HISTORY OF THE FLINCHBAUGH COMPANY


| October/November 1999

  • Shop Group
    The Shop Group of the Flinchbaugh Manufacturing Company in 1909. Fred, the inventor, is to the right of the engine.
  • Mr. Fred Flinchbaugh
    Mr. Fred Flinchbaugh, designer, left, and Mr. Eli Flinchbaugh, shop foreman, of York, Pennsylvania, with the No. 1 two HP engine they built, as described in this article.
  • The York Standard
    'The York Standard.' Mr. Flinchbaugh used the name 'York' as his trademark in honor of the city where he lived. Picture courtesy of M. L. Winter.
    M. L. Winter
  • York Fair
    The Flinchbaugh display at the York Fair, 1909.
  • M. Helen Lehn
    M. Helen Lehn, who was Secretary of the Flinchbaugh Company for 18 years and was also a niece of the Flinchbaughs.
  • Flinchbaugh tractor
    Flinchbaugh tractor purchased by the City of Binghamton, NY, and used as you see. This was about 1910. The engine has been dismounted and used today on a saw mill. Photo courtesy of M. L. Winter.
    M. L. Winter
  • Stationary tandem

  • 20 HP portable
    Flinchbaugh's 6 to 20 HP portable.
  • Tractors
    The full line of tractors manufactured by Flinchbaugh. Nine different sizes. Courtesy of M. L. Winter.
    M. L. Winter

  • Shop Group
  • Mr. Fred Flinchbaugh
  • The York Standard
  • York Fair
  • M. Helen Lehn
  • Flinchbaugh tractor
  • Stationary tandem
  • 20 HP portable
  • Tractors

Miss Helen Lehn was secretary for the Flinchbaugh Company for 18 years and gives us this history of Mr. Flinchbaugh and the company. She is also a niece of Mr. Flinchbaugh and knew all the men in the plant. She is quite an interesting person and talks very conversantly about these tractors.--Elmer Ritzman, 1959.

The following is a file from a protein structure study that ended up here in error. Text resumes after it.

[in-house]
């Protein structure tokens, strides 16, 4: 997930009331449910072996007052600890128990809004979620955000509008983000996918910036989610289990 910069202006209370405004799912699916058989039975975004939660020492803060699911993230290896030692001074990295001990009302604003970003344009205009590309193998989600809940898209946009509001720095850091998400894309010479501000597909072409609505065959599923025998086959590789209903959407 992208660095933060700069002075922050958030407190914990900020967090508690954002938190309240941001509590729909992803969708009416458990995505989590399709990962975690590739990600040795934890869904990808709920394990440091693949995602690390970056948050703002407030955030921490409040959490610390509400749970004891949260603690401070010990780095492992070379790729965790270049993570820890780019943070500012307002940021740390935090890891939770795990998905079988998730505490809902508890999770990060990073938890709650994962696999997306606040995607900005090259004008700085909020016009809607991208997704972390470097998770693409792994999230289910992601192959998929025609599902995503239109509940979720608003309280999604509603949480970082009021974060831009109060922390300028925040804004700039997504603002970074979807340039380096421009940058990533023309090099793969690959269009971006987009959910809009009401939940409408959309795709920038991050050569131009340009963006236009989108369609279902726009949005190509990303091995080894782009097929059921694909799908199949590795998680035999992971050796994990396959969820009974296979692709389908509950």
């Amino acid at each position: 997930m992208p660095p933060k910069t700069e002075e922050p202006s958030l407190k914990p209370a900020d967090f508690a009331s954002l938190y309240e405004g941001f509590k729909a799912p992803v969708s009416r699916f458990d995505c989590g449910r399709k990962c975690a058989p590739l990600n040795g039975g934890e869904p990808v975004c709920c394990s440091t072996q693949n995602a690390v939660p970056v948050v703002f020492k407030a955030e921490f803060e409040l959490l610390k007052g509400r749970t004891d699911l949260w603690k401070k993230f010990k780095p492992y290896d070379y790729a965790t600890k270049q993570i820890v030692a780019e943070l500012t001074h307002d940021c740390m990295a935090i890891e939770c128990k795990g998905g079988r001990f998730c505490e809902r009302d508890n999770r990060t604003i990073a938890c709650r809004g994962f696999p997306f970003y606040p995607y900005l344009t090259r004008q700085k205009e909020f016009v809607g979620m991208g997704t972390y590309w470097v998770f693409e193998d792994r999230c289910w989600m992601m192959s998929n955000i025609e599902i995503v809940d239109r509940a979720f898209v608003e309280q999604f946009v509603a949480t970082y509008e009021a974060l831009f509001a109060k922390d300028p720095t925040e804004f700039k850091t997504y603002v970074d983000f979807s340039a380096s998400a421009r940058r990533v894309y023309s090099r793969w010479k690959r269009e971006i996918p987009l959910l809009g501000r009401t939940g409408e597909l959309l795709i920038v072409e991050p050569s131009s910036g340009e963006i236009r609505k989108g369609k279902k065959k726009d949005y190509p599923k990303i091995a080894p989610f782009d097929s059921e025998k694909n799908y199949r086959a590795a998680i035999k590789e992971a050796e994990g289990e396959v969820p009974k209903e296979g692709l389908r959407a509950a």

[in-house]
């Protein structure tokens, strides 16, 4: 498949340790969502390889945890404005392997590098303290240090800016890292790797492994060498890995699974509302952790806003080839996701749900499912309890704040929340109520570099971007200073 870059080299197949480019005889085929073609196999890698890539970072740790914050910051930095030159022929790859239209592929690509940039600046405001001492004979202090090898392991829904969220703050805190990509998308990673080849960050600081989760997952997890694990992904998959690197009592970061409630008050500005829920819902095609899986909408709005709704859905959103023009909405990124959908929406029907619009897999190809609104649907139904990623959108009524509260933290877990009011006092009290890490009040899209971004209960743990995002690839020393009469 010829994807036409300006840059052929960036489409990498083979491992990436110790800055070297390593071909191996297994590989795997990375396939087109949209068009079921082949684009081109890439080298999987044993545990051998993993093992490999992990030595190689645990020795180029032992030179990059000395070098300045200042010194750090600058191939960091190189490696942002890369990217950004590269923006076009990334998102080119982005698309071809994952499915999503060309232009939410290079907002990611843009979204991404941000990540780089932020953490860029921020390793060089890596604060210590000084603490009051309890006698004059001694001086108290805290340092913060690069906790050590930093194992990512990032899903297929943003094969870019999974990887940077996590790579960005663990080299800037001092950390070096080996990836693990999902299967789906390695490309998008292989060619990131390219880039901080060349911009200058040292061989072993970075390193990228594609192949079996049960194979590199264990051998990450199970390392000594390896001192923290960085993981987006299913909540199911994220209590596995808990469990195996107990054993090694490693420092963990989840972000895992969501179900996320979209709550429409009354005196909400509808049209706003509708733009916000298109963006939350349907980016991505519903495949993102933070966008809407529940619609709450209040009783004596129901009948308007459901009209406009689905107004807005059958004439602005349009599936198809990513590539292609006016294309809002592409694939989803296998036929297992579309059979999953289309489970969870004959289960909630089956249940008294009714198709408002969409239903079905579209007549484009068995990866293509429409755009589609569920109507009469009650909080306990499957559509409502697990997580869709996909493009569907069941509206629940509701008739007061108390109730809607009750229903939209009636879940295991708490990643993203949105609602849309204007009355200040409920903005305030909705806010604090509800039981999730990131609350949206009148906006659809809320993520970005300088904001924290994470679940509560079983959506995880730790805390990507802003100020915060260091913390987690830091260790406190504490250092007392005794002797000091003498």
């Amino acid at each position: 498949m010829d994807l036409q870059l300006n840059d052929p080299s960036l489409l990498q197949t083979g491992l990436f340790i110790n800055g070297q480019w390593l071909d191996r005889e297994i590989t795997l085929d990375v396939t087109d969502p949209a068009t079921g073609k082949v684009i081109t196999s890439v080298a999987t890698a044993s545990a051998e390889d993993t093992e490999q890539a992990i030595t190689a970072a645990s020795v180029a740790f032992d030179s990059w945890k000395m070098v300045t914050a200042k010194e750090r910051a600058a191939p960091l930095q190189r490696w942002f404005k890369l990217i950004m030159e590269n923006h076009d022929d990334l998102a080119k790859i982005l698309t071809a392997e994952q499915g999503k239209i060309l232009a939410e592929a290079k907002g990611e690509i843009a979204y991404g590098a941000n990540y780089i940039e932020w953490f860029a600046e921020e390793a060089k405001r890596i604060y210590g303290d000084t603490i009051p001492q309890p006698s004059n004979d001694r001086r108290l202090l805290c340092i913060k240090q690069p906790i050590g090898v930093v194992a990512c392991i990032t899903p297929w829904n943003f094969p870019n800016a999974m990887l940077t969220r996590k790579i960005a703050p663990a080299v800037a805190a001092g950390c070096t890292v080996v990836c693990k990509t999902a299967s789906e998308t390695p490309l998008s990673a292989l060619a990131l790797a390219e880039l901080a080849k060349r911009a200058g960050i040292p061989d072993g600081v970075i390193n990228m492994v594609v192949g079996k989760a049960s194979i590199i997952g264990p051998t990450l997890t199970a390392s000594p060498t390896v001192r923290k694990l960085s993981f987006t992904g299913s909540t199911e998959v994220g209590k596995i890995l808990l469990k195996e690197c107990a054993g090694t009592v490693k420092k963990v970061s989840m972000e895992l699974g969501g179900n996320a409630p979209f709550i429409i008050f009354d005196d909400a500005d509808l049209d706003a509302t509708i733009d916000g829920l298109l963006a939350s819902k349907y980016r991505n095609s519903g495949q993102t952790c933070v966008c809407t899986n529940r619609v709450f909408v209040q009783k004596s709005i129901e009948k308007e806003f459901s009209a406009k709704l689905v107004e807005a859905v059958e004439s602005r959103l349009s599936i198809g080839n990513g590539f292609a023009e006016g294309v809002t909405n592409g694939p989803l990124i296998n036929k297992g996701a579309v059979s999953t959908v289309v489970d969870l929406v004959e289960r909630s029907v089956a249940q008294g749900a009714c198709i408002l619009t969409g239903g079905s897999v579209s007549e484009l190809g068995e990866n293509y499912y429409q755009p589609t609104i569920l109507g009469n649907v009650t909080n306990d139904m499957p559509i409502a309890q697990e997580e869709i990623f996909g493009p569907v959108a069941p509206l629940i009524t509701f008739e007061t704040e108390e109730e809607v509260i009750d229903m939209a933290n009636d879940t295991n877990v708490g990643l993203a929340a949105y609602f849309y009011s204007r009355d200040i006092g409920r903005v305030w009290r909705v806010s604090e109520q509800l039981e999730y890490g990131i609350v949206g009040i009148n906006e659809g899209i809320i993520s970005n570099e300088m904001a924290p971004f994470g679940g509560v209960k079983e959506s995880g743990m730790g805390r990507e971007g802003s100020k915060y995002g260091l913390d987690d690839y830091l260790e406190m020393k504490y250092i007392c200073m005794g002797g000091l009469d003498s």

Frederick T. Flinchbaugh, a York County, Pennsylvania Dutch farmer boy, was always busy making attachments to his father's farm machinery, plows, cultivators, harvesting equipment and hay threshing equipment and his mother's household equipment. His parents, realizing the need for mechanical training, encouraged him to become a machinist.

He finally got a job with a local manufacturing company and served an apprenticeship. Those days, to become a machinist required four years. The start was cleaning castings and doing errands. Next, operating a hack saw or small machine lathe, drill press, shaper, planer, boring mill for about two years. Next, bench work, erecting and finally tool room.

There was no diploma to be had, but a good Master Mechanic was always known and in great demand; in fact, he could get a job in any factory.



It is interesting to know that apprentices had to work without pay until they could earn about one to two dollars per week and finish up the fourth year at about $4.00 a week; 10 hours or more a day and six days per week.

Fred made rapid progress at the trade and was outstanding. He was willing, energetic and ambitious. He was always in the front line when there was an opponent for service. While serving his apprenticeship with A.B. Farquhar Company, the valve mechanism on the engine that furnished power for the plant became loose. The men familiar with the valve mechanism were not on the job at that time and while several other men failed to make the adjustment, Fred suggested he could do it, and of course, Fred, an apprentice, was not given much consideration for such an important adjustment. Finally, the boss said, 'Men, stand back, give this boy a chance.'